Monday, June 26, 2017

Accommodating children with disabilities: Anything can happen, if you let it

I took Max and Sabrina to see a sensory-friendly showing of Mary Poppins on Friday. The performance was great, but equally so was the overwhelming gratitude I felt that kids and teens could do their thing at their performance—make noises, run around, ask loud questions—and it was all good.

The Paper Mill Playhouse in Millburn, NJ, was the first professional theater in the country to offer performances for people with autism and other developmental disabilities. A couple of weeks ago, the National Endowment of Arts awarded its Theater for Everyone programming a $40,000 grant. (Yet another reminder to write your elected officials about supporting funding for the arts.) In recent years they've had autism-friendly shows for Elf, The Little Mermaid, The day before the performance, ticket holders were invited to "Meet Your Seat," a free open house to help soothe children who may be fearful about attending a performance.

I noticed sensory play stations and a Chill Out Zone as we walked to our seats on the mezzanine level. If the show got to be too much, a child could come out to the activity area, hang out and watch the show on a monitor. There were trained professionals and volunteers standing by to pitch in. Along with the playbill we were handed a paper with photos of the performers, plus a summary of the plot. (Parents can also check out a sequenced social story on the website prior to the performance, complete with photos of the grounds and theater interior, along with production photos.)

The lights stayed on low throughout the performance; the sound level was at a lower volume. Snacks were welcome. Kids made various noises throughout the performance, and it was OK. One boy stood by the side of the stage holding a glow stick. No problem. Another boy ran down the center aisle up to the stage; his mother was right behind him and escorted him back to his seat. No biggie.

"You should not be concerned that anyone's behavior will interrupt the show," reads Paper Mill's FAQ. "The actors have been prepared for a variety of sounds and movements."

How awesome is that? I'd say it's...

I usually have a low tolerance for musicals, and the movie version of Mary Poppins lulls me into a coma. But the Paper Mill production was amazing, and we all sat there enjoying the singing, sets and magic. I stole glances at Max and Sabrina to watch the joy on their faces. For once, unlike other times when I've taken Max to shows or movies, I didn't have to worry about him asking me questions during the performance—who's that? Where's she going? Why's he doing that?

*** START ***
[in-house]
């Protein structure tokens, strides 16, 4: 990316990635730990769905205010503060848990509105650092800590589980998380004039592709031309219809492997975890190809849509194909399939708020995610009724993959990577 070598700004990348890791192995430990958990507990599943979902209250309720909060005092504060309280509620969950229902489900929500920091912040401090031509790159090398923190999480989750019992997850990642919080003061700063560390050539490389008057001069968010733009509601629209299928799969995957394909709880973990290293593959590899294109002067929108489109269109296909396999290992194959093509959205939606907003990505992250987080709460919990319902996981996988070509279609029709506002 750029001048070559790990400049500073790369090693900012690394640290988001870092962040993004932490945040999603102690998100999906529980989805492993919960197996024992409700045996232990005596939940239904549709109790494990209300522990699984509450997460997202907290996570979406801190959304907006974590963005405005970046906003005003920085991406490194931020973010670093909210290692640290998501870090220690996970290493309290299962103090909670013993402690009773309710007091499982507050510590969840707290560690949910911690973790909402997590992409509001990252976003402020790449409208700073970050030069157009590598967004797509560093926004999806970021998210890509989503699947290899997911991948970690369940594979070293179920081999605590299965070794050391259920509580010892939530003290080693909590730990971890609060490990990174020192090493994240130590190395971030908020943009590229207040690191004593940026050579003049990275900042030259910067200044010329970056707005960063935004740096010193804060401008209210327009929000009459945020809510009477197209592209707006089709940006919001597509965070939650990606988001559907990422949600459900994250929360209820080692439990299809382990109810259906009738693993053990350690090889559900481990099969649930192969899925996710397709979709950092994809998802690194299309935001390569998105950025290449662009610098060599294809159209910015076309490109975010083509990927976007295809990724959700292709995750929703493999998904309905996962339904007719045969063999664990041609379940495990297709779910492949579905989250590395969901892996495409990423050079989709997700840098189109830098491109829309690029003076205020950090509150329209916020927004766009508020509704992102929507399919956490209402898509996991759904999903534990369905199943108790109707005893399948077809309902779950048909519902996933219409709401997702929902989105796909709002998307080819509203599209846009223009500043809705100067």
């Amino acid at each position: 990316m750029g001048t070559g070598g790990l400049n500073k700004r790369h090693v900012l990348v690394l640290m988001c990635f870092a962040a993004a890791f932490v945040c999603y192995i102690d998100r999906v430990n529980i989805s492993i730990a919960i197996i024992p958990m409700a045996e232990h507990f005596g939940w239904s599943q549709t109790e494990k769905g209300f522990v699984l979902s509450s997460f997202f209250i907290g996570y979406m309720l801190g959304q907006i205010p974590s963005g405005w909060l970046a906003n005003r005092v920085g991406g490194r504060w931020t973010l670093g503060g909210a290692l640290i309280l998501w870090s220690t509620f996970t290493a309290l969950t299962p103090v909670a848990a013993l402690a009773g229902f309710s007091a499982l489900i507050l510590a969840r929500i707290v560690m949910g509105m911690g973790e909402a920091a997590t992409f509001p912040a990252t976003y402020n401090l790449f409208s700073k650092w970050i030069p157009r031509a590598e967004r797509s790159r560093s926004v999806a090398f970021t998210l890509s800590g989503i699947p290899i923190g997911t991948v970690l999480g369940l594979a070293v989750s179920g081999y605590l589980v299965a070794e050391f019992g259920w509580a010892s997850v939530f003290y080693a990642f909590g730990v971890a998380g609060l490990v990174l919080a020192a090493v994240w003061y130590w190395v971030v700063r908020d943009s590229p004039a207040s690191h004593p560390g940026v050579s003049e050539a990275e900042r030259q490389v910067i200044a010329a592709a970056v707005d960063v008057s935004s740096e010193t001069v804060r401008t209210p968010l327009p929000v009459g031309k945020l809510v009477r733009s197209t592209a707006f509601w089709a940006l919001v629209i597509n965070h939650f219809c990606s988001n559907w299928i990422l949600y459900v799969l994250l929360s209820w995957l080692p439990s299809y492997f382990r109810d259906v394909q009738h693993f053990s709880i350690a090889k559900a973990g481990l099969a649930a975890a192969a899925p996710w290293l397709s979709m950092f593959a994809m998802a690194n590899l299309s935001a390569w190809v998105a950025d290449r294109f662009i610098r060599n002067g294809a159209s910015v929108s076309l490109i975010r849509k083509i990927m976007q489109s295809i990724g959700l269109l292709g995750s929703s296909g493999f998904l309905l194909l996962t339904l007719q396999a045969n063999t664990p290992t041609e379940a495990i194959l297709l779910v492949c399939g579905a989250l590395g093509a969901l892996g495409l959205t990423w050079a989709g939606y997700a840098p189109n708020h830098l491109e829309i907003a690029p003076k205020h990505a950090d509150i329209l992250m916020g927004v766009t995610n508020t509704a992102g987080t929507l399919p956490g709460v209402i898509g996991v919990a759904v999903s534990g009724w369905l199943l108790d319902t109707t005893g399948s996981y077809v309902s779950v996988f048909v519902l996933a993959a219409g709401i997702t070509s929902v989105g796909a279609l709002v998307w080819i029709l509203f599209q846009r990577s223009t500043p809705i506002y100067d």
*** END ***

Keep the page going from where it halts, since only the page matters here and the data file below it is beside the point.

I considered how lucky we are to be living in a time in which people recognize the needs of our children. I can't recall sensory-friendly anything when I was growing up, let alone shows on Broadway. These programs were not even around when Max was little.

We may have a ways to go in terms of people understanding what it means to have autism or cerebral palsy or Down syndrome, or to be afraid of loud noises and crowds, but there's a growing awareness that our children deserve accommodations that allow them to enjoy the same pleasures as their peers. And for that, I am seriously grateful.

One of the last songs in the play is "Anything Can Happen." The first few lines:

Anything can happen if you let it

Sometimes things are difficult
But you can bet it doesn't have to be so
Changes can be made
You can move a mountain if you use a larger spade

That is so true when it comes to accommodating people with disabilities. It's not that hard; mostly, it's a matter of people opening up their minds more than their wallets.

Anything can happen...if you let it.

Also see: 

8 ways to include kids with special needs in programs, events, classes, camp, wherever

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